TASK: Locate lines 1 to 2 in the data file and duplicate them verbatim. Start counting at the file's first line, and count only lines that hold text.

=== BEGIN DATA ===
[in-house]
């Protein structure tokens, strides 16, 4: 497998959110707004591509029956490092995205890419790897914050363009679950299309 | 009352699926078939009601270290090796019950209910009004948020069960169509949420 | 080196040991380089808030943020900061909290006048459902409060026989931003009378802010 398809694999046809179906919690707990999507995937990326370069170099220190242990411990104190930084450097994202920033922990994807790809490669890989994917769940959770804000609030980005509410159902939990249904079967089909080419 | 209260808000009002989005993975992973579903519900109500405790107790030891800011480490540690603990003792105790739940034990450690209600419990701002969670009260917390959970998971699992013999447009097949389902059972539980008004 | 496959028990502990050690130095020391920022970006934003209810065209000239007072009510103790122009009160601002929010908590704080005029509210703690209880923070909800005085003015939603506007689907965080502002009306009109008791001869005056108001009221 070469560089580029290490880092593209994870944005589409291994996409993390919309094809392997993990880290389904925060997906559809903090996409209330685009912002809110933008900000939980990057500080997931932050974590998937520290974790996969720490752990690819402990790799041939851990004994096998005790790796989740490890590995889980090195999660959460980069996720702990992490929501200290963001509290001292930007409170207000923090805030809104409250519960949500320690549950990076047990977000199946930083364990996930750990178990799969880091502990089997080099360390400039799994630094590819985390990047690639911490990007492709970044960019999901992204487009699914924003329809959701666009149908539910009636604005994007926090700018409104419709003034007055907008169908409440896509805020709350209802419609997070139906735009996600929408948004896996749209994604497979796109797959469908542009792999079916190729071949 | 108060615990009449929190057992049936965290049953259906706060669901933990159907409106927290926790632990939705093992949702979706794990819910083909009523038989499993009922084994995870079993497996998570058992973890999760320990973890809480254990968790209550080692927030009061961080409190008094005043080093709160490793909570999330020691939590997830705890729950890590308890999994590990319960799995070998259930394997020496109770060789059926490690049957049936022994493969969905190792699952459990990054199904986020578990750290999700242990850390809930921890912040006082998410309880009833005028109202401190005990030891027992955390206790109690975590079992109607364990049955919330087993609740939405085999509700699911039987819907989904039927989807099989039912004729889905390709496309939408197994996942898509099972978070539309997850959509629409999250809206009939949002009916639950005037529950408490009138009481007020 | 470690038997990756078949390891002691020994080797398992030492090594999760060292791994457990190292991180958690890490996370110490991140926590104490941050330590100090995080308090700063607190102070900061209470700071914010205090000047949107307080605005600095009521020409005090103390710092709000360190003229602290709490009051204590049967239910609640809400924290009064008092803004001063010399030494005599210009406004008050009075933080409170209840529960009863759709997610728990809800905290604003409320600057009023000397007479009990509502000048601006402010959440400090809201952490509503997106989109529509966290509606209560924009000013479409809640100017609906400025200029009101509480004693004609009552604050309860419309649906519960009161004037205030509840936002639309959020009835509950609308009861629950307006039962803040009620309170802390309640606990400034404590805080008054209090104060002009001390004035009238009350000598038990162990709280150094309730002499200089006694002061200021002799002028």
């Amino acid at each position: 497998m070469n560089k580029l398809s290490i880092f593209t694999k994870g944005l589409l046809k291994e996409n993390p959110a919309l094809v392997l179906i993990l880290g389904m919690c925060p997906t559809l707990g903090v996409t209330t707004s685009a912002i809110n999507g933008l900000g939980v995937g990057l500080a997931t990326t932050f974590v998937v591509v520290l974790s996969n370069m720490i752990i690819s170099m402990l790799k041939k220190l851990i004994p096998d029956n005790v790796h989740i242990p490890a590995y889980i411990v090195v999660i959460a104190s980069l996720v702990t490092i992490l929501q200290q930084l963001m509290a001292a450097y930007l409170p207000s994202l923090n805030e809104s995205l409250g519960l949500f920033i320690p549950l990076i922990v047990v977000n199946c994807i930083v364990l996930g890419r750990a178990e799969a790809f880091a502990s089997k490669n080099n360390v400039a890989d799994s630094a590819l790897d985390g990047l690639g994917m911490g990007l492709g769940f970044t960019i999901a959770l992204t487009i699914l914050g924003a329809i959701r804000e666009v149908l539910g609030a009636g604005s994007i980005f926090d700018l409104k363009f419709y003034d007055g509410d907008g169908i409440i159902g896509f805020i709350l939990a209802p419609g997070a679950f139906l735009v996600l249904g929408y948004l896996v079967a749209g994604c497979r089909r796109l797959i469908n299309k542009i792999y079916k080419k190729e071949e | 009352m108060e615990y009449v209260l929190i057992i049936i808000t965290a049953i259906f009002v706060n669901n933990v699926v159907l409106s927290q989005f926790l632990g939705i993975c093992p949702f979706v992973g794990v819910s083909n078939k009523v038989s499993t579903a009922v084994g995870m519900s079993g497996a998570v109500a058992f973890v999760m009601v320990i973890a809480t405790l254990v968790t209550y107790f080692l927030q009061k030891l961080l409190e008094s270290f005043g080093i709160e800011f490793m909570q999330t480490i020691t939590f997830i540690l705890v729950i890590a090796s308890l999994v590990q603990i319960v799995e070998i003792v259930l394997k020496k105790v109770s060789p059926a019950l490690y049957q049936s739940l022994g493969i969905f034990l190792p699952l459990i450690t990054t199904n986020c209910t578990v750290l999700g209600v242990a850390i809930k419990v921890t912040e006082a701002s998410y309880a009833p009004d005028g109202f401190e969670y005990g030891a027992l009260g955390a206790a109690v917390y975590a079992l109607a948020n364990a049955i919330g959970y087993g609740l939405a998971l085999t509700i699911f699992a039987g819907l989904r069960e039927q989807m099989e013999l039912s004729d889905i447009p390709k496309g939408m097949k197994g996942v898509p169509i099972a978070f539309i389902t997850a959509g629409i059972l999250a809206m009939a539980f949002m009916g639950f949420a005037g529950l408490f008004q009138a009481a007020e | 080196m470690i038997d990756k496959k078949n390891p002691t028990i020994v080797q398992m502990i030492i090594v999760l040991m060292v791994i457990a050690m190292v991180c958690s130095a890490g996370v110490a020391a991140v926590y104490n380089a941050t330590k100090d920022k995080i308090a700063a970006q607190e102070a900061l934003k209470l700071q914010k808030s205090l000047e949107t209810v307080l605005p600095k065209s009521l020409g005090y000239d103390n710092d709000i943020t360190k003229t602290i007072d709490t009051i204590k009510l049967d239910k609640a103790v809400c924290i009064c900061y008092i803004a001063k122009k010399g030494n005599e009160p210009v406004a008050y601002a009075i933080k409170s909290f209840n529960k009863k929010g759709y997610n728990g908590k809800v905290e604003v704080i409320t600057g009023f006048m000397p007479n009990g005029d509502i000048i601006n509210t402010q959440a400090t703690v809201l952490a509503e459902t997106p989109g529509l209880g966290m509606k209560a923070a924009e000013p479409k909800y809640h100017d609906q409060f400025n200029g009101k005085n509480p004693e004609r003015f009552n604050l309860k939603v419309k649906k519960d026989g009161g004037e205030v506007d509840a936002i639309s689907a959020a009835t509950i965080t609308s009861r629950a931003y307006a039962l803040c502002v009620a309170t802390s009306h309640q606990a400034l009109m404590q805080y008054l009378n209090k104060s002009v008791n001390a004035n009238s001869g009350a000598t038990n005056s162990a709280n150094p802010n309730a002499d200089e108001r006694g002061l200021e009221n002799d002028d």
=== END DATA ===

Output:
[in-house]
């Protein structure tokens, strides 16, 4: 497998959110707004591509029956490092995205890419790897914050363009679950299309 | 009352699926078939009601270290090796019950209910009004948020069960169509949420 | 080196040991380089808030943020900061909290006048459902409060026989931003009378802010 398809694999046809179906919690707990999507995937990326370069170099220190242990411990104190930084450097994202920033922990994807790809490669890989994917769940959770804000609030980005509410159902939990249904079967089909080419 | 209260808000009002989005993975992973579903519900109500405790107790030891800011480490540690603990003792105790739940034990450690209600419990701002969670009260917390959970998971699992013999447009097949389902059972539980008004 | 496959028990502990050690130095020391920022970006934003209810065209000239007072009510103790122009009160601002929010908590704080005029509210703690209880923070909800005085003015939603506007689907965080502002009306009109008791001869005056108001009221 070469560089580029290490880092593209994870944005589409291994996409993390919309094809392997993990880290389904925060997906559809903090996409209330685009912002809110933008900000939980990057500080997931932050974590998937520290974790996969720490752990690819402990790799041939851990004994096998005790790796989740490890590995889980090195999660959460980069996720702990992490929501200290963001509290001292930007409170207000923090805030809104409250519960949500320690549950990076047990977000199946930083364990996930750990178990799969880091502990089997080099360390400039799994630094590819985390990047690639911490990007492709970044960019999901992204487009699914924003329809959701666009149908539910009636604005994007926090700018409104419709003034007055907008169908409440896509805020709350209802419609997070139906735009996600929408948004896996749209994604497979796109797959469908542009792999079916190729071949 | 108060615990009449929190057992049936965290049953259906706060669901933990159907409106927290926790632990939705093992949702979706794990819910083909009523038989499993009922084994995870079993497996998570058992973890999760320990973890809480254990968790209550080692927030009061961080409190008094005043080093709160490793909570999330020691939590997830705890729950890590308890999994590990319960799995070998259930394997020496109770060789059926490690049957049936022994493969969905190792699952459990990054199904986020578990750290999700242990850390809930921890912040006082998410309880009833005028109202401190005990030891027992955390206790109690975590079992109607364990049955919330087993609740939405085999509700699911039987819907989904039927989807099989039912004729889905390709496309939408197994996942898509099972978070539309997850959509629409999250809206009939949002009916639950005037529950408490009138009481007020 | 470690038997990756078949390891002691020994080797398992030492090594999760060292791994457990190292991180958690890490996370110490991140926590104490941050330590100090995080308090700063607190102070900061209470700071914010205090000047949107307080605005600095009521020409005090103390710092709000360190003229602290709490009051204590049967239910609640809400924290009064008092803004001063010399030494005599210009406004008050009075933080409170209840529960009863759709997610728990809800905290604003409320600057009023000397007479009990509502000048601006402010959440400090809201952490509503997106989109529509966290509606209560924009000013479409809640100017609906400025200029009101509480004693004609009552604050309860419309649906519960009161004037205030509840936002639309959020009835509950609308009861629950307006039962803040009620309170802390309640606990400034404590805080008054209090104060002009001390004035009238009350000598038990162990709280150094309730002499200089006694002061200021002799002028």